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  • Your use of two unrelated experiences, hyperbole and poor language underscore your lack of insight into your own field. You’re not being a leader, just a voice in the wilderness thinking aloud with a catchy headline. Go back to work, visions for the future of CRE aren’t your strong suite.

  • Are you familiar with Loopnet/Costar?? Pretty much identical to Zillow and other residential type services. Not sure where you’re going with this…..

  • Loopnet/Co Star have been selling brokers back their own information for some time. Co Star wants to be THE platform for commercial real estate and like all monopolies tries to sue their competitors and/or buys them to remove the competition. Loopnet is trying the zillow model of showing preferred brokers in search results. Just like Google Ads, whoever will pay the most will get the most leads from these services. I think Dukes point is we need to create a better user experience if you want to beat out your competitors..brokers or otherwise.

    • Selling leads to brokers works in residential because listing agents are not used to double ending a transaction. Commercial is very different, any site that promotes a brokers listings under a competitors name can count the days until they’re abandoned by the CRE industry.

  • I think Duke is on to something here. Most of the innovations in the CRE industry favor brokers, appraisers and sophisticated owner/managers. Their “experience” with them and the novelty factor is only a slice of the broader market. And objectively speaking few have been highly disruptive. I think what Duke was saying is by expanding the ease and range of options afforded by online interaction is where users are heading. Without question Zillow’s “knowledge is power” approach has been liberating and widely accepted as such by their users. This fact then begs the question: Is there really any other way of effectively delivering such a value proposition than using online tools, particularly in a mobile sense? As for Duke’s willingness to present his ideas (especially in his own refreshingly unique style) on the future I say keep it up Duke. We need and appreciate your thoughts and observations.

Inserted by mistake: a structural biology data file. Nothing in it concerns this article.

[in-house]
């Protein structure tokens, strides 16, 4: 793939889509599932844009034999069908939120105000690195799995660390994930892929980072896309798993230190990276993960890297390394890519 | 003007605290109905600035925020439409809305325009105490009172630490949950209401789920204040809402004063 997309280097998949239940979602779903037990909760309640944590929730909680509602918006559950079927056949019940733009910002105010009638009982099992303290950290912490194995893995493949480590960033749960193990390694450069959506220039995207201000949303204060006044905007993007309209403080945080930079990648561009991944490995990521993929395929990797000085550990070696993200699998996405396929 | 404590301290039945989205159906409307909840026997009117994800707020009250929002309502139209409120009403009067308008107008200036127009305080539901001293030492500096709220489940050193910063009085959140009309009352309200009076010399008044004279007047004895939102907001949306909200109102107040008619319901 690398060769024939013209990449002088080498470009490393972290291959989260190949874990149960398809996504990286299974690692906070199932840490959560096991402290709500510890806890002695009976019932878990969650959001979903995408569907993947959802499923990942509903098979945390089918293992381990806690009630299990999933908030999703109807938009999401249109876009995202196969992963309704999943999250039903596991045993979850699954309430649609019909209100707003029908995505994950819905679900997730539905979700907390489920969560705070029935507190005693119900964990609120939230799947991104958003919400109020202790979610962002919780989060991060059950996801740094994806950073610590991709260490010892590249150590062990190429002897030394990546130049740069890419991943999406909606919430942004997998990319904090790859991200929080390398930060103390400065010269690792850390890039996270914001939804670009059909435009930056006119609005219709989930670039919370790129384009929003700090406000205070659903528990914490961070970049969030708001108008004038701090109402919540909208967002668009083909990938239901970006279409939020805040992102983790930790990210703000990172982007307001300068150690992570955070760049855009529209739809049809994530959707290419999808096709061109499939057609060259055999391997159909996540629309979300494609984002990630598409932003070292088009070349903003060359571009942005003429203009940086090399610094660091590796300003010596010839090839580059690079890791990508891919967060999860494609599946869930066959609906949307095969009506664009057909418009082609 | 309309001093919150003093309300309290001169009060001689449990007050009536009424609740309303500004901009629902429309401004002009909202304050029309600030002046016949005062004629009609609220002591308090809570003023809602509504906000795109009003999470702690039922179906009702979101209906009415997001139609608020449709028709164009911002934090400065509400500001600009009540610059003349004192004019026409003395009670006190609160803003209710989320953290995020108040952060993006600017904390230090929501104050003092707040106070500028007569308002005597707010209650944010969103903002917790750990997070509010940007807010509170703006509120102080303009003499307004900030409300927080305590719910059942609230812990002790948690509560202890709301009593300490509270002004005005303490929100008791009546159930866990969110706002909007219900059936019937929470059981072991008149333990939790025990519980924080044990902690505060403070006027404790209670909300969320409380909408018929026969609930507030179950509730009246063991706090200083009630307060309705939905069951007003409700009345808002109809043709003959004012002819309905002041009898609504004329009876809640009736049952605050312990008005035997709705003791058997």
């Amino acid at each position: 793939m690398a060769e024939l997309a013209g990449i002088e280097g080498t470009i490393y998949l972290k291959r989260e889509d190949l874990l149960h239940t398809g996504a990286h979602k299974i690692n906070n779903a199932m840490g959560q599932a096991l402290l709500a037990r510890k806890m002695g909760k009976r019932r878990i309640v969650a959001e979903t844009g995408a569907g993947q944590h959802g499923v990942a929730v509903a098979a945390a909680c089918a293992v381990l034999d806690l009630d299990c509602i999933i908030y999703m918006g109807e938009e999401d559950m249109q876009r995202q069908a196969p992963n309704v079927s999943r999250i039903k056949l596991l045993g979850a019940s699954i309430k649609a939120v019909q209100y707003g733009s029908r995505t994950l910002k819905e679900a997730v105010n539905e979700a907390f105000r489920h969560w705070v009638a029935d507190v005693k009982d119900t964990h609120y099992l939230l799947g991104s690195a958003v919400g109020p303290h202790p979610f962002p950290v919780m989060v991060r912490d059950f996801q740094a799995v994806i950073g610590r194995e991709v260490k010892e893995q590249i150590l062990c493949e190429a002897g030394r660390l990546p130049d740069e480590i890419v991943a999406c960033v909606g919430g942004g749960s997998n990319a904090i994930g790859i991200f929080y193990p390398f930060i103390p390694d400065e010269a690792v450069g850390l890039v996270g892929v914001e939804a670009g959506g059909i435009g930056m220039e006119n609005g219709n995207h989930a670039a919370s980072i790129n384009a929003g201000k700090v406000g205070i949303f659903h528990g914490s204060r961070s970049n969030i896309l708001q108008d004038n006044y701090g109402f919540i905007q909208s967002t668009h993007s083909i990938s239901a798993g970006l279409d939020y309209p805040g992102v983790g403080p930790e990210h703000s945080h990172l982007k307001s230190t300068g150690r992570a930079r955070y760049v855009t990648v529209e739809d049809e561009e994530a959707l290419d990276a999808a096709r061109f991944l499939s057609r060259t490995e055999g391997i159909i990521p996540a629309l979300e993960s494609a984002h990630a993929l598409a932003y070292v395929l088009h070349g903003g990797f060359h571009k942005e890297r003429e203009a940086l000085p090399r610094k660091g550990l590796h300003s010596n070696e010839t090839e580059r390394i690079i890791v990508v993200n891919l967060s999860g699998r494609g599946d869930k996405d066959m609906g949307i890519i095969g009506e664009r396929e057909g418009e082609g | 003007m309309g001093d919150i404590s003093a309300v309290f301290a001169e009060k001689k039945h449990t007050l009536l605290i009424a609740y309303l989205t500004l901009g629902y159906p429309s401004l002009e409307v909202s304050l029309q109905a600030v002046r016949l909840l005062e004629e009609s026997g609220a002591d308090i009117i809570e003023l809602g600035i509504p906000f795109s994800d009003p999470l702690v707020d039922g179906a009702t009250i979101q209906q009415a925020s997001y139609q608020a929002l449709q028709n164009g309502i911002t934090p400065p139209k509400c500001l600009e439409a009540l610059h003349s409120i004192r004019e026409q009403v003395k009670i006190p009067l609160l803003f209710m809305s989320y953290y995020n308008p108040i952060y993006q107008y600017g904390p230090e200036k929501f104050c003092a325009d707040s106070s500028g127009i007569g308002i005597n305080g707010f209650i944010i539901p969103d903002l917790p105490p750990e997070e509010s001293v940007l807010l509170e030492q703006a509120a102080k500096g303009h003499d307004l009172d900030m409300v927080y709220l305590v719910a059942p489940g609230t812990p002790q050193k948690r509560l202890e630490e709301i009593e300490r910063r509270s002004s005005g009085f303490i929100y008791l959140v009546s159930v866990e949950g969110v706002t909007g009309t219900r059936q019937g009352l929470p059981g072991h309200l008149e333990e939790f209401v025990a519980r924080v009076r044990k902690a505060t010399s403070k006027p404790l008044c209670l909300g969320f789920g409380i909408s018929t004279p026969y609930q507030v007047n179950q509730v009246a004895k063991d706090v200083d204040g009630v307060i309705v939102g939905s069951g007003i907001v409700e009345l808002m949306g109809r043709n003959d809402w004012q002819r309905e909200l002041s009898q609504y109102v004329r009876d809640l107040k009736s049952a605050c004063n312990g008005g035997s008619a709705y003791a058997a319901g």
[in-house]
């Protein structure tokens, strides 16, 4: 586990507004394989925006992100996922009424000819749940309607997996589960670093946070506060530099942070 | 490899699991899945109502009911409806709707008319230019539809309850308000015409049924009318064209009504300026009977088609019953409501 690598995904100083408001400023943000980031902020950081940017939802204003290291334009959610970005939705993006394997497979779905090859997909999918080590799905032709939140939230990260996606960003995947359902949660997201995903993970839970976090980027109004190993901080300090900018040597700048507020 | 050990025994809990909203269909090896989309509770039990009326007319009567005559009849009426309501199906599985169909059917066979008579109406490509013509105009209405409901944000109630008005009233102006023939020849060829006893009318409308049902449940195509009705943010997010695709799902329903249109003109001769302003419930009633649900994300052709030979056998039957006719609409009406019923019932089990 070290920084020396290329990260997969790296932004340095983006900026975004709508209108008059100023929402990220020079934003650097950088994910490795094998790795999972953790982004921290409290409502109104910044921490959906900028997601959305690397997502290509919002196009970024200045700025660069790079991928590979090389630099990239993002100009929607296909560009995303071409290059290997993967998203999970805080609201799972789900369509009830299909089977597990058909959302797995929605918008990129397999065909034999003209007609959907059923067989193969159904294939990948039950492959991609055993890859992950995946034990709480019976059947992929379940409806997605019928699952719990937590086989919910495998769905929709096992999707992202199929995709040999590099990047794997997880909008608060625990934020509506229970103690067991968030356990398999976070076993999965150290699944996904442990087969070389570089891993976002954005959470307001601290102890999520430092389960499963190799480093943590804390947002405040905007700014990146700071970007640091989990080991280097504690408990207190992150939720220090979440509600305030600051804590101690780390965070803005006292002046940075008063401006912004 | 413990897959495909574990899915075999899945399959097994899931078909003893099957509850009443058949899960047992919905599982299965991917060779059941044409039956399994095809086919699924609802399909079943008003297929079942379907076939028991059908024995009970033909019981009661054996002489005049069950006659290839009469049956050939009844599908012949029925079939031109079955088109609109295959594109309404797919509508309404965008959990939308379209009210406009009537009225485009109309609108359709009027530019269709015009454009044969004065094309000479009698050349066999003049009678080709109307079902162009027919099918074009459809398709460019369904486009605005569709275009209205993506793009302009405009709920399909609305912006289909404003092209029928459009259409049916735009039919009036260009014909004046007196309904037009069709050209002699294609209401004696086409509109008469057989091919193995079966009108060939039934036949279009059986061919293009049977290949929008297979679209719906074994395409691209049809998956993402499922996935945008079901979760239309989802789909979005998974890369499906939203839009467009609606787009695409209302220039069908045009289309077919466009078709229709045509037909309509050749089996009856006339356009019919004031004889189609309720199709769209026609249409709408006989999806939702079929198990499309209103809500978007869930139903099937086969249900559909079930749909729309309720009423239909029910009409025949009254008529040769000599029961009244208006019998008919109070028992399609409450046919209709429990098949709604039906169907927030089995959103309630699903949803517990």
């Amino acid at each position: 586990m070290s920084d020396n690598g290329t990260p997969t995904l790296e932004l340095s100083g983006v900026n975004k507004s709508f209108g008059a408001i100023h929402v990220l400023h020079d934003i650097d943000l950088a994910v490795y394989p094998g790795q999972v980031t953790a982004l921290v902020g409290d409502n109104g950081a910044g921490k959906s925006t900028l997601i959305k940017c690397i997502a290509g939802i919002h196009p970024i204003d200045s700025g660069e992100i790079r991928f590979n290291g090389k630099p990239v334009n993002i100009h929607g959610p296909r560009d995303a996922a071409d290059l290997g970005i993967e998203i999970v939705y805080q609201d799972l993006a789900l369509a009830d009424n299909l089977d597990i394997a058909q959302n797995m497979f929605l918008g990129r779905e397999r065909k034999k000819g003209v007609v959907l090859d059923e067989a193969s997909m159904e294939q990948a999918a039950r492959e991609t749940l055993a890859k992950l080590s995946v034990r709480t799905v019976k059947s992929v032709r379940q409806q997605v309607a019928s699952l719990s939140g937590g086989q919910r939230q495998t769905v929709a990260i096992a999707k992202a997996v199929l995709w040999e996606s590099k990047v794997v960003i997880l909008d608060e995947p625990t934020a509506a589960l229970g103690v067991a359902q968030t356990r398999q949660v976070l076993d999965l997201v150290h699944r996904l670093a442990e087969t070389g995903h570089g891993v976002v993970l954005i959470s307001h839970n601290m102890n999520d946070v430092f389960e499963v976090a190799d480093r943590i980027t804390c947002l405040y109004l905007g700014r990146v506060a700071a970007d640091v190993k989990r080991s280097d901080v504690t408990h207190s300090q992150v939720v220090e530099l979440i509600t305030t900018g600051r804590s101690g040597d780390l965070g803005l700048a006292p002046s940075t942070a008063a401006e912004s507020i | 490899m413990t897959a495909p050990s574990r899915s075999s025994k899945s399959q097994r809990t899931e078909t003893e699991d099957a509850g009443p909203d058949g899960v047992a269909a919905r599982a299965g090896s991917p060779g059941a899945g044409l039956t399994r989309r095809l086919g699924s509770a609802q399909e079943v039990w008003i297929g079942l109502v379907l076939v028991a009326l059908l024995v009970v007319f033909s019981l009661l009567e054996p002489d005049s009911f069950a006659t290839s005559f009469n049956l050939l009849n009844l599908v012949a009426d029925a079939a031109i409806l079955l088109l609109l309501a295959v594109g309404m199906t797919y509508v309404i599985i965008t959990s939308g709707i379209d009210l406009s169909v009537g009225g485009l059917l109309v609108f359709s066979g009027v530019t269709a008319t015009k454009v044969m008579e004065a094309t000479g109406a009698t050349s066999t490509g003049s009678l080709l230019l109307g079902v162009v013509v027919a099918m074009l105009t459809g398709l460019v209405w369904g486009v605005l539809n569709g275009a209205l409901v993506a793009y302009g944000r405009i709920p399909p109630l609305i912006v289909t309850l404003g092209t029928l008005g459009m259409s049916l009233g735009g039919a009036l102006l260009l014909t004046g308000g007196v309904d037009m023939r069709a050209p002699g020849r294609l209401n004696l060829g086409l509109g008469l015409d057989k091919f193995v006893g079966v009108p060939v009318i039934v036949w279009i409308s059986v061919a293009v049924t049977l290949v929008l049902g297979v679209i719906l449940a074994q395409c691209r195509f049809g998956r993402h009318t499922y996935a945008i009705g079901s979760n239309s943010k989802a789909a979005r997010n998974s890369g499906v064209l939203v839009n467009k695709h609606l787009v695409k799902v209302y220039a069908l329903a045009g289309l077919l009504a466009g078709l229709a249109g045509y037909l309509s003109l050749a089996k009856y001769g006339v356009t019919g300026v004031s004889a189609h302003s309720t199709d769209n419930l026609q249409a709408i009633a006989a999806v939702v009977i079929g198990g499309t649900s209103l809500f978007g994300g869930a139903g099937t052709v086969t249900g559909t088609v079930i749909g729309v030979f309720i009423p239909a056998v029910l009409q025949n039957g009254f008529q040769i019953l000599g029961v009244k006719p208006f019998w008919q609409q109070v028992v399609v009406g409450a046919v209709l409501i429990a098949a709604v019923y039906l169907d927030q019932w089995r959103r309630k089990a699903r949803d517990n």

• Aside from some on-off “lucky” instances, the only end-users who would find their commercial broker off of a zillow-type of site are smaller tenants, tae-kwon-do shops, pot clubs, and other BS tenants.

    Signs, cold calling, and relationships are the way to go. There is a medium from which lead-gen can occur in CRE, but it’s not nearly as big, or fluid of a market as it is for residential. That is the fundamental problem.

  • Costar/Loopnet just informed my firm that we will now be billed a 300% increase in same services costs. They obviously think that their services are indispensable, and they act as though they are a monopoly. From the responses Ive gotten from the local rep, and his manager, they could care less that weve been a customer for 10 years or If we cancel our service.

    Were now looking for CRE advertizing alternatives as our primary business is Investment Sales, we do need an outlet to get to the mass buyer community.
    If there are any new portals coming on line we would be interested to hear the brokerage communities experieces in phasing out Costar and Loopnet?